Restoration, Awareness the Benefits of Long Beach Township Oyster Recycling Program

Oct 11, 2017
Photo by: Ryan Morrill

As Dale Parsons explains it, the Long Beach Township Oyster Recycling Program not only “adds a biological benefit to the bay” by providing the shells needed for oyster restoration, but also helps raise environmental awareness locally. “It’s a key component in getting the public back in touch with the bay,” noted the fifth generation owner of Parsons Seafood in Tuckerton.

The once-thriving oyster industry was, over time, harmed by declining water quality, and overharvesting and shellfish disease. Oyster farming, though, is now making a comeback – “it’s an oyster renaissance,” said Parsons – steered by civic determination.

This community project, begun this summer and led by the township, Parsons, Stockton University, Jetty and its Jetty Rock Foundation, involves a partnership with area restaurants to gather empty oyster shells to cure and subsequently use to raise more oysters in a reef in Barnegat Bay. The initiative contributes to a restoration effort begun by Parsons; Stockton’s Marine Field Station, managed by Steve Evert; and the American Littoral Society, funded by a grant from the Barnegat Bay Partnership.

The larval oysters – spat – require a hard shell on which to grow; this is what the recycling initiative provides. “The recycling program provides the much-needed shells the spat will cling to,” township Mayor Joseph Mancini explained earlier this summer. The municipality picks up the shells from participating restaurants and takes them to Parsons or Stockton, where the shells have to cure for six months, and are then set with the larvae in the Parsons mariculture tanks before Stockton vessels will deploy them onto the reef site and monitor the growth and survivorability.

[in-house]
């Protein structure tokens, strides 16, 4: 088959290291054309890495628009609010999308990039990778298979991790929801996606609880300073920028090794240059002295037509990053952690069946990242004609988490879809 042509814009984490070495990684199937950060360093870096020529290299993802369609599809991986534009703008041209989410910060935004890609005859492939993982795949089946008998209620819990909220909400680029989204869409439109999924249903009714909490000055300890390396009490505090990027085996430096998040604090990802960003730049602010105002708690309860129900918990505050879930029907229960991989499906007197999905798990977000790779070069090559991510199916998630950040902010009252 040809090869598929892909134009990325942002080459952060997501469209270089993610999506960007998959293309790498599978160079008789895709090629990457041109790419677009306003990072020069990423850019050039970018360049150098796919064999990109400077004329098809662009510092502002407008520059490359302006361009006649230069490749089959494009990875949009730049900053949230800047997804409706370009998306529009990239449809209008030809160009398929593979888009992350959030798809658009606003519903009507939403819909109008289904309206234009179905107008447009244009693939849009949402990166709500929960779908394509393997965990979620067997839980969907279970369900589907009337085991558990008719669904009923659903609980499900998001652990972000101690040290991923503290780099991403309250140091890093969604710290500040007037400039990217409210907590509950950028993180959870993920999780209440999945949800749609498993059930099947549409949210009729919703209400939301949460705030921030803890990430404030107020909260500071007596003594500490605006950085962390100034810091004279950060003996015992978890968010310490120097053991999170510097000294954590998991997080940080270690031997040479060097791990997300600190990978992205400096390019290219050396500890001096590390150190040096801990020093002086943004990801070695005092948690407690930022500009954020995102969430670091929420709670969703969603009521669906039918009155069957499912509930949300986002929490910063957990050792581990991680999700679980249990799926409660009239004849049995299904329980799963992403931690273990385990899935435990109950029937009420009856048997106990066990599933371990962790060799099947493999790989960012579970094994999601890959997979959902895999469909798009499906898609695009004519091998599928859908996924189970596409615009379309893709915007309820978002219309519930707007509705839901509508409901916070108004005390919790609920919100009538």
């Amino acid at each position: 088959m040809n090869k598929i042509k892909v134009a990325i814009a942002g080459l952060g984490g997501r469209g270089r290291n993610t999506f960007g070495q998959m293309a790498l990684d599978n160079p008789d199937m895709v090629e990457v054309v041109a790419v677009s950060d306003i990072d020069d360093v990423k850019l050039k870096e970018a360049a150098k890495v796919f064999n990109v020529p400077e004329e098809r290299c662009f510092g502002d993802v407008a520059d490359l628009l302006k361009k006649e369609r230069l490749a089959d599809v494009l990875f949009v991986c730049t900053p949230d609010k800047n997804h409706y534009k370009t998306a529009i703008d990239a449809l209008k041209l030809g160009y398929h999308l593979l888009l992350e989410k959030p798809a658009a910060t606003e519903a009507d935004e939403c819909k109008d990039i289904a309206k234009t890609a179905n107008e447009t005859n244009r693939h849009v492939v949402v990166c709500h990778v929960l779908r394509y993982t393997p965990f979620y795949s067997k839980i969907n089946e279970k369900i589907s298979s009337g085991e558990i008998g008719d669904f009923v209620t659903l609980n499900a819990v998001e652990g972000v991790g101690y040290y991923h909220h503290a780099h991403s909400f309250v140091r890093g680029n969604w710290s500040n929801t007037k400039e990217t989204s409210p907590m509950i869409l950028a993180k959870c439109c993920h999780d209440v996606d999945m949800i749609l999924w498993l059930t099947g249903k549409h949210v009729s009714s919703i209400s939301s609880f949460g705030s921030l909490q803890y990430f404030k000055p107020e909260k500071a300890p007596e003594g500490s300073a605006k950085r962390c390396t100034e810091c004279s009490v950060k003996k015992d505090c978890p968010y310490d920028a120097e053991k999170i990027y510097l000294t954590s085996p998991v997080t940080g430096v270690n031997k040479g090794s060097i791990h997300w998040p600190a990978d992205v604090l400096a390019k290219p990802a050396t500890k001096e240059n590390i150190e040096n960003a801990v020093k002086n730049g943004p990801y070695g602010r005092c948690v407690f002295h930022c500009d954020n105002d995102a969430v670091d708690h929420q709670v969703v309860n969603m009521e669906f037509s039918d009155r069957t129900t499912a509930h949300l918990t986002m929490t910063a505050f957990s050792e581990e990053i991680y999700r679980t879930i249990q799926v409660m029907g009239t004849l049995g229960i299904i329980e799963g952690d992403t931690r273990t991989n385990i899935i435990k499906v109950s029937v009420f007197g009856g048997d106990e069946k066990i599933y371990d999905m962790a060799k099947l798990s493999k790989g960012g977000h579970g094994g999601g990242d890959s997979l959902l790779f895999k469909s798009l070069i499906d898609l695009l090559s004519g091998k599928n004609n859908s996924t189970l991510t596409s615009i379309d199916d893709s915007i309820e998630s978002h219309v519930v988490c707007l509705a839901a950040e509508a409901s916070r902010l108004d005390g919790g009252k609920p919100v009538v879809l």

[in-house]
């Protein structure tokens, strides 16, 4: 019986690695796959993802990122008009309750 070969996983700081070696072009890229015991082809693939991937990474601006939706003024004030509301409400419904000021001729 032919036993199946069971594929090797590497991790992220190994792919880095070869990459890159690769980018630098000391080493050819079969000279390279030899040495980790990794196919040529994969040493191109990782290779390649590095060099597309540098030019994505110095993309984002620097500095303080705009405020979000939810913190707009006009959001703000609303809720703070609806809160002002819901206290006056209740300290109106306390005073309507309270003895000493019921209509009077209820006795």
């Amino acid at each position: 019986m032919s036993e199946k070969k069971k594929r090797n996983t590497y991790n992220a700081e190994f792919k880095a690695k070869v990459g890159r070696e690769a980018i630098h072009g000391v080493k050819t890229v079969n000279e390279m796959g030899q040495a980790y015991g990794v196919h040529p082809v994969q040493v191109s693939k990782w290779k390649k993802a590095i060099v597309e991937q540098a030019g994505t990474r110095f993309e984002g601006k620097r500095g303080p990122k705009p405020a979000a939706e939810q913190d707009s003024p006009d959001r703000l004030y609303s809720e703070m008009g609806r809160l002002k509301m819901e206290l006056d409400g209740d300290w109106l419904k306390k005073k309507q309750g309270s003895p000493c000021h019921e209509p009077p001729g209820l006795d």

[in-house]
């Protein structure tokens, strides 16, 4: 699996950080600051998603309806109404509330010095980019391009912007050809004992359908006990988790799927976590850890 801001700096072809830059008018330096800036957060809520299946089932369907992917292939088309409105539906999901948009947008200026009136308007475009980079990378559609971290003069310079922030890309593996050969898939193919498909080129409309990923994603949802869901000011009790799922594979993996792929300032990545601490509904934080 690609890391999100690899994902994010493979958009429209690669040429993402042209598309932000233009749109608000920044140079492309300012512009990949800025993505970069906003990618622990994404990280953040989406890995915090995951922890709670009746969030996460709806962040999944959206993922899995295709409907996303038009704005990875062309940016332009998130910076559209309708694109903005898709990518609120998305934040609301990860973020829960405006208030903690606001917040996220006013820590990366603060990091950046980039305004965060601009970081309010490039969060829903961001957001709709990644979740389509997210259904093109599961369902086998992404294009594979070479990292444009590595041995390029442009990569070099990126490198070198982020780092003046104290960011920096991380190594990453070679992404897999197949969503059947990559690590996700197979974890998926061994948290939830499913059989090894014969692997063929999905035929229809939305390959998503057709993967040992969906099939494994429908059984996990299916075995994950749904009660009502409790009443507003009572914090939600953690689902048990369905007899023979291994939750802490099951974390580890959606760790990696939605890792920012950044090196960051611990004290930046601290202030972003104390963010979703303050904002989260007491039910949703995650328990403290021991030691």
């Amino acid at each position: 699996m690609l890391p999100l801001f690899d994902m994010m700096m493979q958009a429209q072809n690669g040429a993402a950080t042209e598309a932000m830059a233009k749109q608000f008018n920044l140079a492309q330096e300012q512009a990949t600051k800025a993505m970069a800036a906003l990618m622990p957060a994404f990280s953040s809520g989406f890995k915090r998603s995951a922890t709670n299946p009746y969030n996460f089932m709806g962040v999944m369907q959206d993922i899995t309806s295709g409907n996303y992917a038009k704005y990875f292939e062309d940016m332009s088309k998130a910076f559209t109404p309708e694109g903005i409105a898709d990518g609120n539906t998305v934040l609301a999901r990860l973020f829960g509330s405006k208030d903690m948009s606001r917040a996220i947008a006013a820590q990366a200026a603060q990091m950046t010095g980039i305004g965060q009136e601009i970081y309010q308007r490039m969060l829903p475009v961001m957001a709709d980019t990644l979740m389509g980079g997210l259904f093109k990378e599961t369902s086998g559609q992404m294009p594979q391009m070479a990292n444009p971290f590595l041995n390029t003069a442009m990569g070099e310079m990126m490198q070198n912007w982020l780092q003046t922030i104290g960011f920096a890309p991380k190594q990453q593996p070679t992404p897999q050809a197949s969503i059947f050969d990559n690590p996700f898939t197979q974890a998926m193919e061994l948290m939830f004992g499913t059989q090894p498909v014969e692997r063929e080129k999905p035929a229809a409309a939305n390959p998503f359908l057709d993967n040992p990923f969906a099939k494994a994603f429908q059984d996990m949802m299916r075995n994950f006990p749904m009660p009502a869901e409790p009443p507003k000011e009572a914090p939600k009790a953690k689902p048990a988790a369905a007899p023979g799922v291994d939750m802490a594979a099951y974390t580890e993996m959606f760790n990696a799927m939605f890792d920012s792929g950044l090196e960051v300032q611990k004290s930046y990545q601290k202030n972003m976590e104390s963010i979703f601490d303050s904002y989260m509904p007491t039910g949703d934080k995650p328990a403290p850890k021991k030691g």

“We really have to get our oyster reefs and clam beds back to where they were, for two reasons: It keeps the water clean, and it’s part of the heritage of Barnegat Bay,” the mayor remarked.

“The program is in its infancy and doing great,” he added. “Next year it will be even better, with even more restaurants involved.”

This summer, the township picked up shells three times a week from eight restaurants, then scaled down to two pickups a week after Labor Day. As of earlier this month, approximately 500 bushels of shell had been collected since the pickups started June 30, according to township Sustainability Coordinator Angela Andersen.

Parsons said he’ll need between 1,200 and 1,400 bushels of shell when he sets the first cohort at the reef. In addition to the shells collected by the township, he is curing shells from his business, and, in addition, will likely add some whelk shells to make up the difference and “to add a three-dimensional value to the reef.”

The bayman hopes, now that the program is up and running, that the result is more restaurants join in, and more and more shells are collected to aid the restoration effort. “The more shell we have, the more we can do.

“Every shell counts.”

Juliet Kaszas-Hoch

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